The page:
Because loss occurs on the farm and in supply chains, it will take smart logistical improvements to make a large impact.

Different ways to reduce food loss include:

  • Cold chain management technologies
  • Dynamic routing
  • Reduced handling
  • Direct-to-customer delivery
  • Improved inventory management
  • And more…

There are numerous ways to prevent food loss, and the good news most can make a noticeable impact on your bottom line and improve sustainability.

No single solution will tackle this whole issue. However, the earlier you get started, the sooner you start saving costs and preventing the unnecessary tossing of food.

We specialize in helping companies implement dynamic routing in the cold chain through shelf-life prediction. When you know the freshness of each batch of fresh produce, you can know where to ship it and re-route as necessary. This maximizes profit and quality while reducing food loss (and waste).

Ultimate Guide to Fresh Produce Shelf Life Prediction

Ways to Prevent Food Waste

Most solutions to food waste revolve around clear communication and enabling better decisions. Food waste is more preventable than food loss.

Need evidence? According to ReFED, the top two food waste solutions in terms of financial benefit are consumer education campaigns and standardized date labeling. These may seem simple, but the amount of waste that is caused by not knowing the difference between the “sell by” date and a “use by” date is stunning.

There are infinite ways to reduce waste- it just takes effort and prioritization.

OneThird has created a guide for retailers calling out 11 ways to reduce food waste. We’ve also created the 30 Day Food Waste Challenge, which lets consumers try out 30 different ways of preventing food waste at home.

30 ways to reduce food waste

Conclusion

Food loss occurs before the food reaches the consumer. Food waste is when food is being sold to the consumer or at their homes.

OneThird focuses on both food loss and food waste reduction. We work with all areas of the supply chain and help educate consumers to make decisions that reduce food waste.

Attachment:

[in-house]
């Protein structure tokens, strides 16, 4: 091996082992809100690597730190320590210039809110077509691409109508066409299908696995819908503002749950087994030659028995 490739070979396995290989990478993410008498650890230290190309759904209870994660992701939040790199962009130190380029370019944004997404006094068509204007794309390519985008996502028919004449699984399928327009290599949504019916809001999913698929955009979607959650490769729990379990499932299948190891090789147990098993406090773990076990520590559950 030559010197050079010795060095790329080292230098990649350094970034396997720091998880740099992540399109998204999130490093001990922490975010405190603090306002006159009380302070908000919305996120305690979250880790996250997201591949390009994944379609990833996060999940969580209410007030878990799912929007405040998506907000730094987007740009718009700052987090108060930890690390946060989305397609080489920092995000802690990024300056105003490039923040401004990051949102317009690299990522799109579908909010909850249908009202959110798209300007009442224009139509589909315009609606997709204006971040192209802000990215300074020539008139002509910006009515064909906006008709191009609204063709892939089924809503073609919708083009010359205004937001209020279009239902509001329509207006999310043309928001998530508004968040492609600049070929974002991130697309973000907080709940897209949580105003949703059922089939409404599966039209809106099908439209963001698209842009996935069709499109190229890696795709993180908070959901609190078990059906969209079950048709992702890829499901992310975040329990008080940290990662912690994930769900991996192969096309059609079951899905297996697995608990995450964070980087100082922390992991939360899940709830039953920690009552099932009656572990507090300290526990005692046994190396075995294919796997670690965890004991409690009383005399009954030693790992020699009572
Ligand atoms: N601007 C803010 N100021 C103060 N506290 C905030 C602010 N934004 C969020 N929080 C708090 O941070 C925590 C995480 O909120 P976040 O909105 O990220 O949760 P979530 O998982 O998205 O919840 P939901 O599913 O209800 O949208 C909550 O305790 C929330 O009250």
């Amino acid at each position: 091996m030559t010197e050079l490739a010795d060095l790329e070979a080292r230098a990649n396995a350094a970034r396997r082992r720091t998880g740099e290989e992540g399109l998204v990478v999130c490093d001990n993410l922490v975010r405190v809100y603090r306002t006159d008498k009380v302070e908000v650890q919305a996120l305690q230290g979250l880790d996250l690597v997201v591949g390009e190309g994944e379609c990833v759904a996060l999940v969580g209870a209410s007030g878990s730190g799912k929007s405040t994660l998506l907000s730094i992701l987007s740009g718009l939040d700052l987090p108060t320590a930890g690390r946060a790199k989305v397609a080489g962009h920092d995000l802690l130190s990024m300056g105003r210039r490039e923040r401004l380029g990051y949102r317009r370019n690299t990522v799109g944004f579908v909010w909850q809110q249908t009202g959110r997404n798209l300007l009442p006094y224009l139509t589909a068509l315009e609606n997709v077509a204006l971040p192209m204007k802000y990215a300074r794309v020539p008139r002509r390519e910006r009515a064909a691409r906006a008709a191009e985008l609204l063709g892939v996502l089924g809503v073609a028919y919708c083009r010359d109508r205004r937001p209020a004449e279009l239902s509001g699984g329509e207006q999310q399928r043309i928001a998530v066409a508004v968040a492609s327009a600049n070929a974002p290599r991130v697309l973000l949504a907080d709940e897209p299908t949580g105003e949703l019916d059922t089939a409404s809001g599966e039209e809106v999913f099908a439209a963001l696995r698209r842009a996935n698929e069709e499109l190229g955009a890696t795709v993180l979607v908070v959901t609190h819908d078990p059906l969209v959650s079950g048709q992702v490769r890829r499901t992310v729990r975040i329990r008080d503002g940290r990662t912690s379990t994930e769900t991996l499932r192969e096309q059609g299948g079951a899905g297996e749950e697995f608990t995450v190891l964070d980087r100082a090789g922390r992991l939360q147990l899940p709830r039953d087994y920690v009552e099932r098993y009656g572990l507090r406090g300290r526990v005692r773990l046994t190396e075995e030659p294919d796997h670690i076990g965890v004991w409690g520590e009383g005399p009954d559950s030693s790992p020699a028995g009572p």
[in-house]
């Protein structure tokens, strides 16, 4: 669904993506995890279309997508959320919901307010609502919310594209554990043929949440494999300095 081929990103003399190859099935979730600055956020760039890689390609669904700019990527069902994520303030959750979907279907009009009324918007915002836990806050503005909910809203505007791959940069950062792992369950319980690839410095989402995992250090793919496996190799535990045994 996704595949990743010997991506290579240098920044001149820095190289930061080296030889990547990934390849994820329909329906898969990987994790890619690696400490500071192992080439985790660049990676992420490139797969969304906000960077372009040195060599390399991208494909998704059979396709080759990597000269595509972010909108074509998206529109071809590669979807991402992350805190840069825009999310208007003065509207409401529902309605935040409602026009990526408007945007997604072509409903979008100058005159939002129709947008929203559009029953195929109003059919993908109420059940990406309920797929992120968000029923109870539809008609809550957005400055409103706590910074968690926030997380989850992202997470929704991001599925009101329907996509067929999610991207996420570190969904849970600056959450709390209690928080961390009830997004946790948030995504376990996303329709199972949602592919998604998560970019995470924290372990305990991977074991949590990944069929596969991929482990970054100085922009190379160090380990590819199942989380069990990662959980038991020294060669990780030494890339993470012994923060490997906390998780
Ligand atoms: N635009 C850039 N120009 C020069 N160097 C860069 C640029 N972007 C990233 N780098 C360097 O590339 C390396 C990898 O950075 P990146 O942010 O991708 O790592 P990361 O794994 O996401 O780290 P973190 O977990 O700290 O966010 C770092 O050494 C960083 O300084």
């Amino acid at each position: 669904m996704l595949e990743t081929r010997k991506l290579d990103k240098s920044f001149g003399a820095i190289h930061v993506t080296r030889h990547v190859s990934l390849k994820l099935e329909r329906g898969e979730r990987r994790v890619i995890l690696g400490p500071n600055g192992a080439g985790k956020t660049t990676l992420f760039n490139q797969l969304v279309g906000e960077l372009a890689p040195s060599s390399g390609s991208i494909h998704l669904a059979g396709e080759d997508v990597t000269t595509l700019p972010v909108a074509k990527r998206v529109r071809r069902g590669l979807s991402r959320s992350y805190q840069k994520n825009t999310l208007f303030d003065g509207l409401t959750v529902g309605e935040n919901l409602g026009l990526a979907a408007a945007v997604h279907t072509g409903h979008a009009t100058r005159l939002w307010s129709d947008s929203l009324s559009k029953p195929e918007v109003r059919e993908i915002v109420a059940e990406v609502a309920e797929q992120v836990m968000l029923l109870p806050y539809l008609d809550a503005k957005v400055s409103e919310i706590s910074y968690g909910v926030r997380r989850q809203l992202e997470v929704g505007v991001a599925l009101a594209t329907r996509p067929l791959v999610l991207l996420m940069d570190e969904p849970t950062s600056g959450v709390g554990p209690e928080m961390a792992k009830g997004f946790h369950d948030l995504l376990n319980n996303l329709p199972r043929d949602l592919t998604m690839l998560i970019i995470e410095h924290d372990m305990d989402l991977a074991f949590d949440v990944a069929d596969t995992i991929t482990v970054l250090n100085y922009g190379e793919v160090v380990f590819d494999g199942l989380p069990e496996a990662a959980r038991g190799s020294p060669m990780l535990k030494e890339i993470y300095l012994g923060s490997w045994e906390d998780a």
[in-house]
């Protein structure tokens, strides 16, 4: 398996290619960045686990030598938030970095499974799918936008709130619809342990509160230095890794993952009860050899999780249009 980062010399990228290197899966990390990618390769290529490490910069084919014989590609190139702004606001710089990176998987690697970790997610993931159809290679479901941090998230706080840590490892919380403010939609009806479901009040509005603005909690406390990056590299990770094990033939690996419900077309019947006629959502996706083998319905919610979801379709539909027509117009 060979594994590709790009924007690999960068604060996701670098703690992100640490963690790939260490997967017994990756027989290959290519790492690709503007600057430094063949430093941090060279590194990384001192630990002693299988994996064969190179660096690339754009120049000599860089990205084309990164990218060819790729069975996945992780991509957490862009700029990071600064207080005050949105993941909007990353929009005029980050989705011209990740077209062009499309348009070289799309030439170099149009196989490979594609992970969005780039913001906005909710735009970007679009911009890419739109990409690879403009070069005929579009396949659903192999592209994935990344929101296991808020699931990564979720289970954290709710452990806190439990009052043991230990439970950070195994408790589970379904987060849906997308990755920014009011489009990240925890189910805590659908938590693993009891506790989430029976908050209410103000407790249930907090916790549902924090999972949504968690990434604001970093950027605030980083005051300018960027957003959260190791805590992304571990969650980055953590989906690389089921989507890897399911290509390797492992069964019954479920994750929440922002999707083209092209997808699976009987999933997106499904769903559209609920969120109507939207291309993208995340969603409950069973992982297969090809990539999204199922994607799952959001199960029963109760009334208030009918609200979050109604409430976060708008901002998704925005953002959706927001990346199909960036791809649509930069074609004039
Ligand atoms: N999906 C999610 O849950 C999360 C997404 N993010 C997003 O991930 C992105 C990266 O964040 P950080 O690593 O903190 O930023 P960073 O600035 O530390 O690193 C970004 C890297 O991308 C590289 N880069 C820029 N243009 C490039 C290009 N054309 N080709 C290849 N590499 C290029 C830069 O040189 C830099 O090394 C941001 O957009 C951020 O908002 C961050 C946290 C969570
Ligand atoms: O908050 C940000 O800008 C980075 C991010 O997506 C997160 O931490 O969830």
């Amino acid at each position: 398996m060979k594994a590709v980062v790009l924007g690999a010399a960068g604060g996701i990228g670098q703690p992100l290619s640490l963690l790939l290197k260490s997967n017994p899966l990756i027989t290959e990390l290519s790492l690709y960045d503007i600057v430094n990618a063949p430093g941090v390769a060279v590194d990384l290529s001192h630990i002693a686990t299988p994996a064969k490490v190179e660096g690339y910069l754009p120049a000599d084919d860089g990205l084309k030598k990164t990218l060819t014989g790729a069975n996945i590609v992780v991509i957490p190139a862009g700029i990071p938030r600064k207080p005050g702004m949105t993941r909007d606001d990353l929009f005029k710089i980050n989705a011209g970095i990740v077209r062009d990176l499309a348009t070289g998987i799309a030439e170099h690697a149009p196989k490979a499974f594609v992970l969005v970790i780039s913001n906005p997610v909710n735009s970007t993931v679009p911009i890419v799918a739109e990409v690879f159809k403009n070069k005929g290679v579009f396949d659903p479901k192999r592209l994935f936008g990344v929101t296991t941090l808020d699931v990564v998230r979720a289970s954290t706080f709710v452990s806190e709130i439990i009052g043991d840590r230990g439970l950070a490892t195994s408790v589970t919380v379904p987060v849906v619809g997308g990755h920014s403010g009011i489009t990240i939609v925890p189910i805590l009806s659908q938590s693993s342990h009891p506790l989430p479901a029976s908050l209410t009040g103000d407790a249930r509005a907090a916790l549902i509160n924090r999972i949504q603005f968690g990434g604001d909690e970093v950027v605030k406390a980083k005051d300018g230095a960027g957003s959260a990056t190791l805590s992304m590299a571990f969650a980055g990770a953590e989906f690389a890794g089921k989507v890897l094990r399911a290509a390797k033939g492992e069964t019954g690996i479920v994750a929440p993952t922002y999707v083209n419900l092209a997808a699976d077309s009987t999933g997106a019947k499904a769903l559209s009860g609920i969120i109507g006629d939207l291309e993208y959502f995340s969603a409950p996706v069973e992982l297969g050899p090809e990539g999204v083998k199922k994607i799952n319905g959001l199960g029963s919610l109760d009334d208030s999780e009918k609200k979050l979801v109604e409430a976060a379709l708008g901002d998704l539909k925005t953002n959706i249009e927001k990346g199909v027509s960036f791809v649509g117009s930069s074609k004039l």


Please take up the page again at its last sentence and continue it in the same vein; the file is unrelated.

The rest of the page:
We even use the term “food waste” when we sometimes shouldn’t because it has become such a standard term.

As education about food loss improves and more solutions pop up, we expect a clearer distinction between the two.

 

 

 

Food Waste: Worse Than Ugly – By Austin Hirsh

a set of yellow bananas

According to Project Drawdown, reducing food waste is now the #1 best way to prevent global warming of 2 °C by 2050. This reflects the scale of the problem: 40% of all food produced in the US currently goes uneaten. Imagine the impact of a potential solution. In the United States, 25% of all fresh water consumed, 13% of all carbon emitted, and 80 million acres of farmland is used to produce the food we eat. When food is wasted, so are the resources used to grow it. This leads to $218 billion in losses annually (about double Bill Gates’ net worth).

Fortunately, awareness of food waste has been steadily growing over the past few years. Startups like Imperfect Foods have popularized the sale of “ugly produce” – fruits and vegetables that would otherwise be culled out of the food chain due to cosmetic imperfections. Using ugly produce is a great first step in reducing food waste, especially considering fruits and vegetables are the most wasted food group, with a whopping 48% of American produce going uneaten. However, we need more radical change in order to truly fix this broken food system.